A longer and more detailed review from last year’s first read can be found here.

The Dorling Kindersley Complete Running & Marathon

(some time earlier in the year)

Matthew picked this up for me from the Book People table at his work and I will admit to not having read all of it, but the section on marathon day was excellent, full of good, calm and sensible advice. I will go through all the stretching and other sections another time, but I do recommend this for newbie and experienced runners.

Book review – Simon Armitage – “Walking Away” plus as it’s about Cornwall … #books #amreading


I took this book on holiday specifically to read in or coming out of Cornwall, as it’s set in Somerset, Devon and Cornwall, and in fact read it on the train home, going through those exact counties! A triumph of themed reading. And as he visits Godrevy, St Ives, Newlyn and Penzance in the book, I’ll share a few photos from our holiday after the book review.  There’s no sign of the reading / reviewing slacking off, by the way – it’s marathon time on Sunday and so I’m resting up as much as I can, and will have a v quiet Saturday, then I’ll be recovering from the big effort (I forgot to do that for a bit last time: big mistake), so I hope you all don’t mind almost-daily single-book posts as opposed to the doubles I used to do.

Simon Armitage – “Walking Away”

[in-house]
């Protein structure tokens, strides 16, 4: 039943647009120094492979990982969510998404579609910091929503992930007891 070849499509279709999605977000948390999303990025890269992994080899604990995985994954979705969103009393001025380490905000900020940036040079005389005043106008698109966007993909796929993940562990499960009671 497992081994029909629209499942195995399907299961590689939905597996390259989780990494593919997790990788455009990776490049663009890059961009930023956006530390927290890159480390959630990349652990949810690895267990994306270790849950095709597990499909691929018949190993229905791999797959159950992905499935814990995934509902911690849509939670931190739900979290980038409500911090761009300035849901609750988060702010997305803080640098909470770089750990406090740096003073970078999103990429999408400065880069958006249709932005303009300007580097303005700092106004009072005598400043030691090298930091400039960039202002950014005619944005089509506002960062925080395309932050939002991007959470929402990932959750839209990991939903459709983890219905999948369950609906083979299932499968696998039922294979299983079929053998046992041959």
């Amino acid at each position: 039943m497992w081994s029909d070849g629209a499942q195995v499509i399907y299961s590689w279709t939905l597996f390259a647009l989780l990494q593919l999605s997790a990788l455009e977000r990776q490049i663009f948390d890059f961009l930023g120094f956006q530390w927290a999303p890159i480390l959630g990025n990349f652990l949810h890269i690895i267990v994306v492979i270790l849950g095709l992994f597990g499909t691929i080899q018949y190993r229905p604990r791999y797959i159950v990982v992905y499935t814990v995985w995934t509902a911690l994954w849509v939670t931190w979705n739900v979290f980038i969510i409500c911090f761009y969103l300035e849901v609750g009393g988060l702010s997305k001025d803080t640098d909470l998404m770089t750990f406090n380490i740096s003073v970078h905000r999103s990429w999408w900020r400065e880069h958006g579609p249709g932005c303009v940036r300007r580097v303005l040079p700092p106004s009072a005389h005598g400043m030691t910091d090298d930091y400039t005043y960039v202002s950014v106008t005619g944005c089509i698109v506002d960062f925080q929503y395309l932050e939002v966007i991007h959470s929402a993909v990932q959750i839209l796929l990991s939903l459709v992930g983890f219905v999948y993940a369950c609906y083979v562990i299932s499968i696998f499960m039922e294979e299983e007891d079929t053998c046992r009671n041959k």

(21 January 2017 from Sian)

The follow-up to his wonderful “Walking Home“, but this time he walks the same distance around the South West Coast Path, starting in Minehead and doing the northern coast, giving poetry readings for whatever people feel they should pay as he goes along.

Full again of his laconic observations, people-avoiding and random poetry happenings, and with a new suitcase and old friends, this is a real joy to read – easy to read but not facile or shallow. I loved when the radar dishes he passes turn from menacing, sinister structures to white cereal bowls on the drainer after the washing up as he sees them from a different angle and in different weather conditions, and chuckled at his issues when presented with a special apple by an expert (he doesn’t like apples but when he goes to give it to a horse, remembers he doesn’t like horses much, either).

A few poems occur in the text (I think ones he wrote inspired by the journey) and more are mentioned – he does some Gawain and the Green Knight for some children at breakfast one morning, which was fun. Finding fewer birds inhabiting the cliffs than he’d expected, he treats us to a wonderful description of Bempton Cliffs, north of Bridlington, which we’ve visited a few years ago; it’s always lovely to find places you’ve been and things you know in a book, isn’t it (more of that later). He bemoans the up and down-ness of the endless river valleys working their way to the sea and longs for the moors, feeling ungrateful all the way – I love how he includes the bad as well as the good, or maybe I just like a moany traveller (cf. Paul Theroux).